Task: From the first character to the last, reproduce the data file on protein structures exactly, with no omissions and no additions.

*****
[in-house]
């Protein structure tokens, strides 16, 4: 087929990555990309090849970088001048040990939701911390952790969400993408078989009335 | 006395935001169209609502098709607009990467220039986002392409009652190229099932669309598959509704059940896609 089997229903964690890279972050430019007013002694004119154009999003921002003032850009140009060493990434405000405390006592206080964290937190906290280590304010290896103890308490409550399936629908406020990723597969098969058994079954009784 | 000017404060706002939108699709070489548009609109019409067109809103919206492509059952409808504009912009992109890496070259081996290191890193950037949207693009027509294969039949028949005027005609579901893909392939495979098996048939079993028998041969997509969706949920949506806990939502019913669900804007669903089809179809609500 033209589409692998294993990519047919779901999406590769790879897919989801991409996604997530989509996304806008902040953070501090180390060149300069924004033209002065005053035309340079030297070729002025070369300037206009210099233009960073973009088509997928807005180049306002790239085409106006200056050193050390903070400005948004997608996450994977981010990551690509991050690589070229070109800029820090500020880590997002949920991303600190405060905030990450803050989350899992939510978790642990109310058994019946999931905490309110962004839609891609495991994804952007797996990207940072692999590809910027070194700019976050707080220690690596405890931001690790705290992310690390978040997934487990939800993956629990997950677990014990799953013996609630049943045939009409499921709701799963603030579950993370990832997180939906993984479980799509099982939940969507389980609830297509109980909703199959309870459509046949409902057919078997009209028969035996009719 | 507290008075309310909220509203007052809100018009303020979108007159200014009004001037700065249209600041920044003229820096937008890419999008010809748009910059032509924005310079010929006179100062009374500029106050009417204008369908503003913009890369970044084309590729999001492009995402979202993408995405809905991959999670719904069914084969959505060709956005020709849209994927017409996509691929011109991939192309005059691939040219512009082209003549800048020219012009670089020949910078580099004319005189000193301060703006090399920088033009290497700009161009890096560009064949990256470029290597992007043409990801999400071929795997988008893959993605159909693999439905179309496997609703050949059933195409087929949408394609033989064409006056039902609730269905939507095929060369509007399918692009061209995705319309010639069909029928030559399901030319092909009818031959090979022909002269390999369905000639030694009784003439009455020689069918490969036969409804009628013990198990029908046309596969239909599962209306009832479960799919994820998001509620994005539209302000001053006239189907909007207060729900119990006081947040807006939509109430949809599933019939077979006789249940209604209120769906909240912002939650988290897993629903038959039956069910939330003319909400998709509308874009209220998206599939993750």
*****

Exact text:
[in-house]
């Protein structure tokens, strides 16, 4: 087929990555990309090849970088001048040990939701911390952790969400993408078989009335 | 006395935001169209609502098709607009990467220039986002392409009652190229099932669309598959509704059940896609 089997229903964690890279972050430019007013002694004119154009999003921002003032850009140009060493990434405000405390006592206080964290937190906290280590304010290896103890308490409550399936629908406020990723597969098969058994079954009784 | 000017404060706002939108699709070489548009609109019409067109809103919206492509059952409808504009912009992109890496070259081996290191890193950037949207693009027509294969039949028949005027005609579901893909392939495979098996048939079993028998041969997509969706949920949506806990939502019913669900804007669903089809179809609500 033209589409692998294993990519047919779901999406590769790879897919989801991409996604997530989509996304806008902040953070501090180390060149300069924004033209002065005053035309340079030297070729002025070369300037206009210099233009960073973009088509997928807005180049306002790239085409106006200056050193050390903070400005948004997608996450994977981010990551690509991050690589070229070109800029820090500020880590997002949920991303600190405060905030990450803050989350899992939510978790642990109310058994019946999931905490309110962004839609891609495991994804952007797996990207940072692999590809910027070194700019976050707080220690690596405890931001690790705290992310690390978040997934487990939800993956629990997950677990014990799953013996609630049943045939009409499921709701799963603030579950993370990832997180939906993984479980799509099982939940969507389980609830297509109980909703199959309870459509046949409902057919078997009209028969035996009719 | 507290008075309310909220509203007052809100018009303020979108007159200014009004001037700065249209600041920044003229820096937008890419999008010809748009910059032509924005310079010929006179100062009374500029106050009417204008369908503003913009890369970044084309590729999001492009995402979202993408995405809905991959999670719904069914084969959505060709956005020709849209994927017409996509691929011109991939192309005059691939040219512009082209003549800048020219012009670089020949910078580099004319005189000193301060703006090399920088033009290497700009161009890096560009064949990256470029290597992007043409990801999400071929795997988008893959993605159909693999439905179309496997609703050949059933195409087929949408394609033989064409006056039902609730269905939507095929060369509007399918692009061209995705319309010639069909029928030559399901030319092909009818031959090979022909002269390999369905000639030694009784003439009455020689069918490969036969409804009628013990198990029908046309596969239909599962209306009832479960799919994820998001509620994005539209302000001053006239189907909007207060729900119990006081947040807006939509109430949809599933019939077979006789249940209604209120769906909240912002939650988290897993629903038959039956069910939330003319909400998709509308874009209220998206599939993750």